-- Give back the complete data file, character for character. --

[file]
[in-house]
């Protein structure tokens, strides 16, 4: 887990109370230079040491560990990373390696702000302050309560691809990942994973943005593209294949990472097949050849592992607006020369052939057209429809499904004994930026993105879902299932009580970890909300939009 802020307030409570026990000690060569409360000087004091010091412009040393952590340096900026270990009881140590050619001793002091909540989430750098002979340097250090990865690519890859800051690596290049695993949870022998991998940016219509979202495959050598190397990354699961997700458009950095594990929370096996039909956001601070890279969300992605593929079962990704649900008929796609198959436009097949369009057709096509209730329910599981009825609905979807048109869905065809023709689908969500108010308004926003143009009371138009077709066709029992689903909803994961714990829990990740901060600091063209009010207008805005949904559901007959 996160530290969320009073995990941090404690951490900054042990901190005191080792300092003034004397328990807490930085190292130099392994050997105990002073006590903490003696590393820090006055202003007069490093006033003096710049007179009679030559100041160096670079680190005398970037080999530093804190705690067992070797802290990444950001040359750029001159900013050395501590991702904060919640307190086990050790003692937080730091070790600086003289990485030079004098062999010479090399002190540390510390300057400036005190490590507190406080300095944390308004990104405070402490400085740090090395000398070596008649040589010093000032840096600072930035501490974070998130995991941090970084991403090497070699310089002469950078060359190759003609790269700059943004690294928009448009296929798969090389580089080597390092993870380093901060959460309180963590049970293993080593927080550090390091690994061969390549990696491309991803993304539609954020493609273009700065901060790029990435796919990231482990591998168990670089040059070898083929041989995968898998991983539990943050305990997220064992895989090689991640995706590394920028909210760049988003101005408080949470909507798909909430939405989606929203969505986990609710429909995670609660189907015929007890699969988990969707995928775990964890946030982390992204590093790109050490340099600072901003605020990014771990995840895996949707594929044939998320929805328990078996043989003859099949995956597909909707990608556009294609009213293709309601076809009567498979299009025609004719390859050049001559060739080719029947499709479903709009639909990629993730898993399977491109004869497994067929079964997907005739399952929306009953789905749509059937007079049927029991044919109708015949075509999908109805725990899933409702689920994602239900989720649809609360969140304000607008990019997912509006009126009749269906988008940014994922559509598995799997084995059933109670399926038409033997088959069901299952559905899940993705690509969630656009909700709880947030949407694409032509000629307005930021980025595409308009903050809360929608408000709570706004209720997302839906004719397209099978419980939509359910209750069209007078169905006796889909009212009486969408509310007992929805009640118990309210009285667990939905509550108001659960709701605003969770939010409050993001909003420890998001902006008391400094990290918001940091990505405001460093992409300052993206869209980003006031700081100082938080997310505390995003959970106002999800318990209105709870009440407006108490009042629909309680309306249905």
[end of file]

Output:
[in-house]
């Protein structure tokens, strides 16, 4: 887990109370230079040491560990990373390696702000302050309560691809990942994973943005593209294949990472097949050849592992607006020369052939057209429809499904004994930026993105879902299932009580970890909300939009 802020307030409570026990000690060569409360000087004091010091412009040393952590340096900026270990009881140590050619001793002091909540989430750098002979340097250090990865690519890859800051690596290049695993949870022998991998940016219509979202495959050598190397990354699961997700458009950095594990929370096996039909956001601070890279969300992605593929079962990704649900008929796609198959436009097949369009057709096509209730329910599981009825609905979807048109869905065809023709689908969500108010308004926003143009009371138009077709066709029992689903909803994961714990829990990740901060600091063209009010207008805005949904559901007959 996160530290969320009073995990941090404690951490900054042990901190005191080792300092003034004397328990807490930085190292130099392994050997105990002073006590903490003696590393820090006055202003007069490093006033003096710049007179009679030559100041160096670079680190005398970037080999530093804190705690067992070797802290990444950001040359750029001159900013050395501590991702904060919640307190086990050790003692937080730091070790600086003289990485030079004098062999010479090399002190540390510390300057400036005190490590507190406080300095944390308004990104405070402490400085740090090395000398070596008649040589010093000032840096600072930035501490974070998130995991941090970084991403090497070699310089002469950078060359190759003609790269700059943004690294928009448009296929798969090389580089080597390092993870380093901060959460309180963590049970293993080593927080550090390091690994061969390549990696491309991803993304539609954020493609273009700065901060790029990435796919990231482990591998168990670089040059070898083929041989995968898998991983539990943050305990997220064992895989090689991640995706590394920028909210760049988003101005408080949470909507798909909430939405989606929203969505986990609710429909995670609660189907015929007890699969988990969707995928775990964890946030982390992204590093790109050490340099600072901003605020990014771990995840895996949707594929044939998320929805328990078996043989003859099949995956597909909707990608556009294609009213293709309601076809009567498979299009025609004719390859050049001559060739080719029947499709479903709009639909990629993730898993399977491109004869497994067929079964997907005739399952929306009953789905749509059937007079049927029991044919109708015949075509999908109805725990899933409702689920994602239900989720649809609360969140304000607008990019997912509006009126009749269906988008940014994922559509598995799997084995059933109670399926038409033997088959069901299952559905899940993705690509969630656009909700709880947030949407694409032509000629307005930021980025595409308009903050809360929608408000709570706004209720997302839906004719397209099978419980939509359910209750069209007078169905006796889909009212009486969408509310007992929805009640118990309210009285667990939905509550108001659960709701605003969770939010409050993001909003420890998001902006008391400094990290918001940091990505405001460093992409300052993206869209980003006031700081100082938080997310505390995003959970106002999800318990209105709870009440407006108490009042629909309680309306249905």